Shimon Dutan and Face2Face host David Peck talk about the “settlement enterprise”, racism, empathy, the West Bank and absolutes, Israel and why there’s reason for hope.
Of the grievances and grudges that plague the Middle East, no issue is more incendiary than the Jewish-only settlements that have dotted the occupied West Bank for a half-century.
Canadian/Israeli Shimon Dotan’s acclaimed documentary The Settlers sets out to illustrate – through first-person accounts, historical footage and expert witness – how 400,000 motivated Israelis ended up in communities almost strategically placed between, and sometimes within, Arab Palestinian cities populated by the millions. It is a confounding tale of religious zeal and secular hatred, where an olive tree is an amorphous territorial border, and the burial of a stillborn baby amounts to a claim of political sovereignty over a city.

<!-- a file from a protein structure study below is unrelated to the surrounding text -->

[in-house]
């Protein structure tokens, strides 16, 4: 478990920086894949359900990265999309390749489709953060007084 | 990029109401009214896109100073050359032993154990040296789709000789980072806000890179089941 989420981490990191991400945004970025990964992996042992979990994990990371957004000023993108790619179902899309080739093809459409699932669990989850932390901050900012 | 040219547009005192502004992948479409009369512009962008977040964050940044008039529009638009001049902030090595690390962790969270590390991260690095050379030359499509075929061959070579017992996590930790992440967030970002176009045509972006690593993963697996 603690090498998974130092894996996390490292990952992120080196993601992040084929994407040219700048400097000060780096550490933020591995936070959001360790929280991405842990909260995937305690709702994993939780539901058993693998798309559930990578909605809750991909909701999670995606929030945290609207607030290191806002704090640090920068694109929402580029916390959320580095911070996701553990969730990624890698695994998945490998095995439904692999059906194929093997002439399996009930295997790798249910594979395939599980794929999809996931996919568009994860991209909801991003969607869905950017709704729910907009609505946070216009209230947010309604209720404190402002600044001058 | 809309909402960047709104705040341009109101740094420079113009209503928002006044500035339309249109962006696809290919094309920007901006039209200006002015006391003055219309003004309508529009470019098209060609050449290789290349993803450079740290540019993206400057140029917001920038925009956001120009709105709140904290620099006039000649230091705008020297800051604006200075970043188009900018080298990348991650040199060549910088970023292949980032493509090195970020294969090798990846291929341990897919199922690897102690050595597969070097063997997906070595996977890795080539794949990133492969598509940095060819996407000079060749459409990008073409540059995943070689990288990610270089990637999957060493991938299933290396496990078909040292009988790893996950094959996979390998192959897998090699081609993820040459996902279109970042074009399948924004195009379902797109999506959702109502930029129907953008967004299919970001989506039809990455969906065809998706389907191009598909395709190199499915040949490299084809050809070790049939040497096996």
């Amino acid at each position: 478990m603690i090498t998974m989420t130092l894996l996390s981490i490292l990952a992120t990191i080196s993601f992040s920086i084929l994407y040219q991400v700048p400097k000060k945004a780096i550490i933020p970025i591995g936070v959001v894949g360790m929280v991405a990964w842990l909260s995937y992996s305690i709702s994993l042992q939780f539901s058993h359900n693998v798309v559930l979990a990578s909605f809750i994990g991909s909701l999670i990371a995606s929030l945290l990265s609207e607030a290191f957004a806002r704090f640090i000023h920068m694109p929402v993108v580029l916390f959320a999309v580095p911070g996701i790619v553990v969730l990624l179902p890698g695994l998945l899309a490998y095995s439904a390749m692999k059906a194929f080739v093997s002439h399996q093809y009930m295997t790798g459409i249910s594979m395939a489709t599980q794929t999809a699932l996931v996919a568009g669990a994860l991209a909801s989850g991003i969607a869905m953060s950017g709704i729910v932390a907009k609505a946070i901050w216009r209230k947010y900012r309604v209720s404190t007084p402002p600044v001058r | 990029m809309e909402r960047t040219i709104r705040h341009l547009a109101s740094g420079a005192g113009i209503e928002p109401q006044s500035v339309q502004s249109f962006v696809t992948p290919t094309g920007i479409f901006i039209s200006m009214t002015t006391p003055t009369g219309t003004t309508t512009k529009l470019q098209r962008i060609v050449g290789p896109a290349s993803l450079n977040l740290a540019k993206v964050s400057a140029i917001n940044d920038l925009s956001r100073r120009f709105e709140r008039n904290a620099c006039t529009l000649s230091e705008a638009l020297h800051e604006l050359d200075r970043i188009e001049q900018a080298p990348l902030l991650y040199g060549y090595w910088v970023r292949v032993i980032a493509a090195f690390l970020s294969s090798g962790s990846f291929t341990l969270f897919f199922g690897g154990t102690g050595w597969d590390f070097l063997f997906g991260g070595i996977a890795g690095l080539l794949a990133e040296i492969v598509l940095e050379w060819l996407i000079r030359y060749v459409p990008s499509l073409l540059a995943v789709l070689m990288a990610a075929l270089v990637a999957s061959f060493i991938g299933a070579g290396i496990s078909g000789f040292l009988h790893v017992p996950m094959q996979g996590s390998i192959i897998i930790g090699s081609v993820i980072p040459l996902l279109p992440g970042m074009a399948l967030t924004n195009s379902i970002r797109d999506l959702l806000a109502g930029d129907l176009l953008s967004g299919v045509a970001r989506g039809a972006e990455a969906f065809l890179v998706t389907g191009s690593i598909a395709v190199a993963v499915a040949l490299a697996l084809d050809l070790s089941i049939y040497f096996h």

A Fellow of the New York Institute of the Humanities, he is an award-winning filmmaker with thirteen feature films to his credit. His films have been the recipients of the Silver Bear Award at the Berlin Film Festival (The Smile of the Lamb), numerous Israeli Academy Awards, including Best Film and Best Director (Repeat Dive; The Smile of the Lamb), Best Film at the Newport Beach Film Festival (You Can Thank Me Later) and the Special Jury Prize at Sundance (Hot House).
Dotan has taught political cinema at the Arthur L. Carter Journalism Institute of New York University since 2003. He also teaches at The New School in New York City. He has previously taught at Tel Aviv University and at Concordia University in Montreal.
Dotan is the writer and director of The Settlers, which had its world premiere at the Sundance Film Festival in 2016, and opened in Toronto, Montreal and Quebec City on March 17.
You can listen to David Peck at DavidPeckLive.com